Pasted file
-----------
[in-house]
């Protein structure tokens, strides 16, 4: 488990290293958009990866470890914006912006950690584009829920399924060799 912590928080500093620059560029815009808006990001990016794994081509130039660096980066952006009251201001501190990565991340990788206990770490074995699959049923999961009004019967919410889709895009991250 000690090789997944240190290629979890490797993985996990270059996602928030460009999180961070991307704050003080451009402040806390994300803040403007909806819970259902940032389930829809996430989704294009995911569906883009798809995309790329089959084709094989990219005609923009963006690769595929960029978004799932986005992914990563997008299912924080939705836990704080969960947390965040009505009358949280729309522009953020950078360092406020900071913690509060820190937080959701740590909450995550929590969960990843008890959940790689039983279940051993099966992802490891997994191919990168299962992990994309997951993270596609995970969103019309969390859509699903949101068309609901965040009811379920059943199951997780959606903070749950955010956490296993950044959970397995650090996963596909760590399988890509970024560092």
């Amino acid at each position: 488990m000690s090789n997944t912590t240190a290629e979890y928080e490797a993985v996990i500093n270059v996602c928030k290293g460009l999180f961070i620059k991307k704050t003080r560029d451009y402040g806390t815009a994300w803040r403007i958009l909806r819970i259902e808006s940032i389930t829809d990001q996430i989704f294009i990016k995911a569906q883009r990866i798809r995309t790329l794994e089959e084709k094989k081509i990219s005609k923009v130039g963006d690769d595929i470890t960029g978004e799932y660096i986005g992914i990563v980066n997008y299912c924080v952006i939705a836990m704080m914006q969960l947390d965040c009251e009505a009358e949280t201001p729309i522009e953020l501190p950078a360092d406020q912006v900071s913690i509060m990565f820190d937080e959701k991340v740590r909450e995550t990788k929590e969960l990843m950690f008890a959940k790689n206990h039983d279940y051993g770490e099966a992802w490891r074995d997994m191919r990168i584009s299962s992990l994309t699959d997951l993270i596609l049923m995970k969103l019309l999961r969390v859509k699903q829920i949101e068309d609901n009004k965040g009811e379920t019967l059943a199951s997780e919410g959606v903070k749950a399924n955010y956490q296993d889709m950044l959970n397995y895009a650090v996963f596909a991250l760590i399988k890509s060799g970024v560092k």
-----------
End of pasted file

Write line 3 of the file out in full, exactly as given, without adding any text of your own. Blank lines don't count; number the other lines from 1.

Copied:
């Amino acid at each position: 488990m000690s090789n997944t912590t240190a290629e979890y928080e490797a993985v996990i500093n270059v996602c928030k290293g460009l999180f961070i620059k991307k704050t003080r560029d451009y402040g806390t815009a994300w803040r403007i958009l909806r819970i259902e808006s940032i389930t829809d990001q996430i989704f294009i990016k995911a569906q883009r990866i798809r995309t790329l794994e089959e084709k094989k081509i990219s005609k923009v130039g963006d690769d595929i470890t960029g978004e799932y660096i986005g992914i990563v980066n997008y299912c924080v952006i939705a836990m704080m914006q969960l947390d965040c009251e009505a009358e949280t201001p729309i522009e953020l501190p950078a360092d406020q912006v900071s913690i509060m990565f820190d937080e959701k991340v740590r909450e995550t990788k929590e969960l990843m950690f008890a959940k790689n206990h039983d279940y051993g770490e099966a992802w490891r074995d997994m191919r990168i584009s299962s992990l994309t699959d997951l993270i596609l049923m995970k969103l019309l999961r969390v859509k699903q829920i949101e068309d609901n009004k965040g009811e379920t019967l059943a199951s997780e919410g959606v903070k749950a399924n955010y956490q296993d889709m950044l959970n397995y895009a650090v996963f596909a991250l760590i399988k890509s060799g970024v560092k």